Washington, D.C. – A recent study released by the Organic Trade Association (OTA) concluded that the organic product industry is at an all-time high for sales.According to the study, which was conducted by Nutrition Business Journal, the total sale of organic food and non-food products reached a value of $39.1 billion in 2014. This record number is up 11.3% from the year prior. Organic food sales accounted for $35.9 billion (11% increase) and organic non-food sales brought in $3.2 billion (14% increase).
When the OTA began recording sales numbers in 1997, organic foods only brought in roughly $3.4 billion, which was less than 1% of total food sales, according to the press release. As of 2014, organic food accounts for almost 5% of the total food sales in the U.S.
“Our latest industry data show robust demand and great opportunity for the organic sector,” said Laura Batcha, CEO and executive director of OTA. “OTA’s consumer survey has already found that organic doesn’t have any demographic boundaries; this additional new data proves it doesn’t have regional or partisan boundaries.”
The data shows that there is no specific area in the country where people are buying organic products. According to the press release, almost 80% of households in the Southern states and nearly 90% on the West Coast and in New England have been recorded as purchasing organic products from supermarkets and retail stores.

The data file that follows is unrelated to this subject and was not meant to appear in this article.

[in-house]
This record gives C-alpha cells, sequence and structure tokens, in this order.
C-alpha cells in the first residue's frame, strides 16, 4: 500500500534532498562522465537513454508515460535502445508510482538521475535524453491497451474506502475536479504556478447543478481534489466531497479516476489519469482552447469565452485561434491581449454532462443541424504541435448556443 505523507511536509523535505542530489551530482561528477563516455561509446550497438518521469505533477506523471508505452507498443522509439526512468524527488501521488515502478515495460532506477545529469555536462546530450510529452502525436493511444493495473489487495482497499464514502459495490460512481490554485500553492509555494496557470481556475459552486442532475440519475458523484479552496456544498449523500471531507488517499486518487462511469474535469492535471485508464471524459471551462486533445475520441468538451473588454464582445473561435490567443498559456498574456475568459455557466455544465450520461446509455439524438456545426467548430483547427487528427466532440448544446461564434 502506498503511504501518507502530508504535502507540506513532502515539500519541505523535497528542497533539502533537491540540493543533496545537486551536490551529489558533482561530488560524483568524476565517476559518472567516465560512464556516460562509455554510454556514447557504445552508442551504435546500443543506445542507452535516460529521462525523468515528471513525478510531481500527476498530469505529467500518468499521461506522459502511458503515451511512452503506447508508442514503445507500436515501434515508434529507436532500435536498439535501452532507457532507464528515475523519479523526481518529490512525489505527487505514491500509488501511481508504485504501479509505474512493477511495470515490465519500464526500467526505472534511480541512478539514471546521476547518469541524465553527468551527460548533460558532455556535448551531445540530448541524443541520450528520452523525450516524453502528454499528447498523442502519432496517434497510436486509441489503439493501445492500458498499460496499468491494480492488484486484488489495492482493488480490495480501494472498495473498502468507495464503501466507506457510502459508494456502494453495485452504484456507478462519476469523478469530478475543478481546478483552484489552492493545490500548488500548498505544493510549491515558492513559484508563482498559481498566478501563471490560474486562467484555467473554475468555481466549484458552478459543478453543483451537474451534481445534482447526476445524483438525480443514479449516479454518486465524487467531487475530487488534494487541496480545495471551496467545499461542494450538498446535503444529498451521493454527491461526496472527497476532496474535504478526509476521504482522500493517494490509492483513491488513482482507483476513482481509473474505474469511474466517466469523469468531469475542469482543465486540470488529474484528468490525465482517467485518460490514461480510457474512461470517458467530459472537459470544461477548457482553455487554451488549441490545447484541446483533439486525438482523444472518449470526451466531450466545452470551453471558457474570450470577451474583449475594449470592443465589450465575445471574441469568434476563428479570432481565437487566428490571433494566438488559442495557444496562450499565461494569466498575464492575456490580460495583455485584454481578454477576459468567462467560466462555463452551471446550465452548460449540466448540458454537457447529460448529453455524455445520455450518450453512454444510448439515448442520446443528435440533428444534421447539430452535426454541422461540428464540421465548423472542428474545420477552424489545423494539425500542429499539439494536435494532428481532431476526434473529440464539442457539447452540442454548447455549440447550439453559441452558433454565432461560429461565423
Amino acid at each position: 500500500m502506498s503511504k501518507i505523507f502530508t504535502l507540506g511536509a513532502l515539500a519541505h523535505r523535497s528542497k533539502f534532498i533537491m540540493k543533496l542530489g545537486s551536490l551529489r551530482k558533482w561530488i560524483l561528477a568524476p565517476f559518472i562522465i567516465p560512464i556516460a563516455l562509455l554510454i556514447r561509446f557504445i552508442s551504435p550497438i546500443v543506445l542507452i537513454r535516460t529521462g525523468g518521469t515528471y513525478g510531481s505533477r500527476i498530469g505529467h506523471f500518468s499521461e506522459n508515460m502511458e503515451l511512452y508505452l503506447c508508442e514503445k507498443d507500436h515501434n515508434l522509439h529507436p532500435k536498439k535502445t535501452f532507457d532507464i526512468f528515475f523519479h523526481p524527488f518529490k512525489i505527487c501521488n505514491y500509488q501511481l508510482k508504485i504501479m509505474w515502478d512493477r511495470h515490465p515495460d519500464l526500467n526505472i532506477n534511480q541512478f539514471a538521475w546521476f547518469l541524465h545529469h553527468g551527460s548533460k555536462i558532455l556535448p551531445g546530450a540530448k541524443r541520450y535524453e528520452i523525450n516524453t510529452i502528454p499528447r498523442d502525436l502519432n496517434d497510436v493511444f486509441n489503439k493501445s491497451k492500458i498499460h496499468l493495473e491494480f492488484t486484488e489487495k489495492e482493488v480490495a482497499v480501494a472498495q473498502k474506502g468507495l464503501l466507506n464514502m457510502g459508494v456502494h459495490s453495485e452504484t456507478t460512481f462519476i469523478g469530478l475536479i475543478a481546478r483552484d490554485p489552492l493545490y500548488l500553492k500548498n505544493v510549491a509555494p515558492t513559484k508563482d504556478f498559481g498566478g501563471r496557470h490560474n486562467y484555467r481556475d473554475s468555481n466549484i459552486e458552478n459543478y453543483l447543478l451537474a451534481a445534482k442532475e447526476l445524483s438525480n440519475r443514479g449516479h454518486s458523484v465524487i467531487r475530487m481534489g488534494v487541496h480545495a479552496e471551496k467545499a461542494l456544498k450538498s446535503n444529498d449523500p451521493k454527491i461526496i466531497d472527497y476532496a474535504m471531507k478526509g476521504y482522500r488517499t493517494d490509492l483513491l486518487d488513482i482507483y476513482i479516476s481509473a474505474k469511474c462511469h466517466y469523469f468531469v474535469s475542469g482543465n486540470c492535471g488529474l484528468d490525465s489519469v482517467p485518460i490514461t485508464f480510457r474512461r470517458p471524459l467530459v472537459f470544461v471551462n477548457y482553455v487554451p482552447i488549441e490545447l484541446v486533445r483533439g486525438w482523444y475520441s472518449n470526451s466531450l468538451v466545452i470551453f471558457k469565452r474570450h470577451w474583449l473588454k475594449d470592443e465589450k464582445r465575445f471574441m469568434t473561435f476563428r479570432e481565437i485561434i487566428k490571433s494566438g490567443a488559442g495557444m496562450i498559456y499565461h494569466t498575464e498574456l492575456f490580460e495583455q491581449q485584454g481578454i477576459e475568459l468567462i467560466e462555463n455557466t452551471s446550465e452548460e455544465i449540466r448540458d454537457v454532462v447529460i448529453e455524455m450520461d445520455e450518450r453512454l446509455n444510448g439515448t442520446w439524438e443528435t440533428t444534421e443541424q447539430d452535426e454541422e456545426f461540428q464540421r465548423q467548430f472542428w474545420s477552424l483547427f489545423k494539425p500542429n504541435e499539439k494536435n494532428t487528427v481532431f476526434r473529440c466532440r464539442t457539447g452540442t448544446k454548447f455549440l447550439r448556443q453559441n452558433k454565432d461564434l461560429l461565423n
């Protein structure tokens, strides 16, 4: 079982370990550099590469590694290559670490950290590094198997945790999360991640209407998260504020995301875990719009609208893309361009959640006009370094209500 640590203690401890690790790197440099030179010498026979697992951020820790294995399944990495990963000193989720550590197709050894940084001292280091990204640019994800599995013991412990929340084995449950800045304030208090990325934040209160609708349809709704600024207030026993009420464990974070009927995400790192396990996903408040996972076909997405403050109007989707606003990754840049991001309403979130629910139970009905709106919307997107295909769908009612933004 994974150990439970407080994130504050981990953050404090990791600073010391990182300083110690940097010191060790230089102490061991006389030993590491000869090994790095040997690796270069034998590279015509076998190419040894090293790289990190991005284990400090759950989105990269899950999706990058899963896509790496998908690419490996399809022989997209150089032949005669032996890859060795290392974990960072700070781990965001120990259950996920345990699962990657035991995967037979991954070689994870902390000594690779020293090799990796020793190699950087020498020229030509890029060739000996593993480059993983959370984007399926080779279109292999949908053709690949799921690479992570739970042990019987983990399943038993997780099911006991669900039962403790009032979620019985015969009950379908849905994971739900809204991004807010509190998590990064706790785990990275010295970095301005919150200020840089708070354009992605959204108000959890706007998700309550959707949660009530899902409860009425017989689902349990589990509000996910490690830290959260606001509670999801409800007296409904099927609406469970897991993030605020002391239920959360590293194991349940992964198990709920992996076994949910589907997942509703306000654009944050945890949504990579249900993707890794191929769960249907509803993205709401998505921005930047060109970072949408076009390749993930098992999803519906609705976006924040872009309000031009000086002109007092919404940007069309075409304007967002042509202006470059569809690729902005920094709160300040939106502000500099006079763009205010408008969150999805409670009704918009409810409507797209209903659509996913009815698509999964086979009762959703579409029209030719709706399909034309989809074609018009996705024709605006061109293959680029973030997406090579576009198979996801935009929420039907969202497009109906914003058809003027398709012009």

Organic fruits and vegetables are the biggest sellers of all organic products. This group brought in $13 billion (12% increase from 2013), totaling 36% of all organic food sales.
With the sales number already reaching the highest it has ever been, many people believe that organic products are going to become the “gold standard,” according to Charles Benbrook, program leader at the Center for Sustaining Agriculture and Natural Resources at Washington State University. “My hope is that growers committed to change, and eager to tap into premium markets, will seek and obtain non-GMO (genetically-modified organism) status during their transition to organic,” Benbrook added. “This scenario could, finally, produce a widely accessible, transitional economic incentive that could benefit nearly all transitioning livestock producers, row-crop farmers and hay producers.”
Batcha seems to believe that organic products will continue to trend up in the U.S., claiming that “organic is the face of America.”